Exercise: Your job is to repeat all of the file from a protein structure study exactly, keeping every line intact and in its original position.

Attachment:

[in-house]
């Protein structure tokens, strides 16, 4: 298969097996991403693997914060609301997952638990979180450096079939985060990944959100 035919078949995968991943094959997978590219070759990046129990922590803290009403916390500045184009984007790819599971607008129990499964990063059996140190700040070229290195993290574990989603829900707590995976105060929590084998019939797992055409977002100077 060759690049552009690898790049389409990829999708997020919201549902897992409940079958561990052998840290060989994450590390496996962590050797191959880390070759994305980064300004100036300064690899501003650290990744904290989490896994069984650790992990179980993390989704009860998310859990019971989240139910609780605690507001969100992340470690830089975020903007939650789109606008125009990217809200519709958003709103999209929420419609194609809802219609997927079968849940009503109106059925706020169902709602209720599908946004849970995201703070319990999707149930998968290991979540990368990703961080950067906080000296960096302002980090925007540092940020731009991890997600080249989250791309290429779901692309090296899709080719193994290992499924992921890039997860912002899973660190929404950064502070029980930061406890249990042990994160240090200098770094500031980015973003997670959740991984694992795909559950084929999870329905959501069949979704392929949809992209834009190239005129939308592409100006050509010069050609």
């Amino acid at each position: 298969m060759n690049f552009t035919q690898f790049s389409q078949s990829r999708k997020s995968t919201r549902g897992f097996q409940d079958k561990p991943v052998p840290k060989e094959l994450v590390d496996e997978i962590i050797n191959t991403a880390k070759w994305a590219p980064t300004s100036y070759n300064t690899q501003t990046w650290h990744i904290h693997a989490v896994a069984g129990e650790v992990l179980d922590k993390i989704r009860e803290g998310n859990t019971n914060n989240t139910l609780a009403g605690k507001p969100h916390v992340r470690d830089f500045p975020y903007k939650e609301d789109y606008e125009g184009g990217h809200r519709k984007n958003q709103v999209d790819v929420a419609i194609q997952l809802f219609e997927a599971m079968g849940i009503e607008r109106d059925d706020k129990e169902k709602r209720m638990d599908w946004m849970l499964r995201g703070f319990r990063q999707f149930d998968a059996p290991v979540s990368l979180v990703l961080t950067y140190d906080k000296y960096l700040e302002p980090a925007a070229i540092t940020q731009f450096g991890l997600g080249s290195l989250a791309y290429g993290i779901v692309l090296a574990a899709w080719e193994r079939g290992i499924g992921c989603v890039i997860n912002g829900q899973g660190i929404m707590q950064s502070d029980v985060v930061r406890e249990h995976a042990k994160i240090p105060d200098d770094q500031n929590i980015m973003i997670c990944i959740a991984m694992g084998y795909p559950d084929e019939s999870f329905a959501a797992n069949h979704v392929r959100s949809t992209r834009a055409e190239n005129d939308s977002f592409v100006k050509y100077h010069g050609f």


[in-house]
């Protein structure tokens, strides 16, 4: 298969097996991403693997914060609301997952638990979180450096079939985060990944959100 035919078949995968991943094959997978590219070759990046129990922590803290009403916390500045184009984007790819599971607008129990499964990063059996140190700040070229290195993290574990989603829900707590995976105060929590084998019939797992055409977002100077 060759690049552009690898790049389409990829999708997020919201549902897992409940079958561990052998840290060989994450590390496996962590050797191959880390070759994305980064300004100036300064690899501003650290990744904290989490896994069984650790992990179980993390989704009860998310859990019971989240139910609780605690507001969100992340470690830089975020903007939650789109606008125009990217809200519709958003709103999209929420419609194609809802219609997927079968849940009503109106059925706020169902709602209720599908946004849970995201703070319990999707149930998968290991979540990368990703961080950067906080000296960096302002980090925007540092940020731009991890997600080249989250791309290429779901692309090296899709080719193994290992499924992921890039997860912002899973660190929404950064502070029980930061406890249990042990994160240090200098770094500031980015973003997670959740991984694992795909559950084929999870329905959501069949979704392929949809992209834009190239005129939308592409100006050509010069050609």
């Amino acid at each position: 298969m060759n690049f552009t035919q690898f790049s389409q078949s990829r999708k997020s995968t919201r549902g897992f097996q409940d079958k561990p991943v052998p840290k060989e094959l994450v590390d496996e997978i962590i050797n191959t991403a880390k070759w994305a590219p980064t300004s100036y070759n300064t690899q501003t990046w650290h990744i904290h693997a989490v896994a069984g129990e650790v992990l179980d922590k993390i989704r009860e803290g998310n859990t019971n914060n989240t139910l609780a009403g605690k507001p969100h916390v992340r470690d830089f500045p975020y903007k939650e609301d789109y606008e125009g184009g990217h809200r519709k984007n958003q709103v999209d790819v929420a419609i194609q997952l809802f219609e997927a599971m079968g849940i009503e607008r109106d059925d706020k129990e169902k709602r209720m638990d599908w946004m849970l499964r995201g703070f319990r990063q999707f149930d998968a059996p290991v979540s990368l979180v990703l961080t950067y140190d906080k000296y960096l700040e302002p980090a925007a070229i540092t940020q731009f450096g991890l997600g080249s290195l989250a791309y290429g993290i779901v692309l090296a574990a899709w080719e193994r079939g290992i499924g992921c989603v890039i997860n912002g829900q899973g660190i929404m707590q950064s502070d029980v985060v930061r406890e249990h995976a042990k994160i240090p105060d200098d770094q500031n929590i980015m973003i997670c990944i959740a991984m694992g084998y795909p559950d084929e019939s999870f329905a959501a797992n069949h979704v392929r959100s949809t992209r834009a055409e190239n005129d939308s977002f592409v100006k050509y100077h010069g050609f």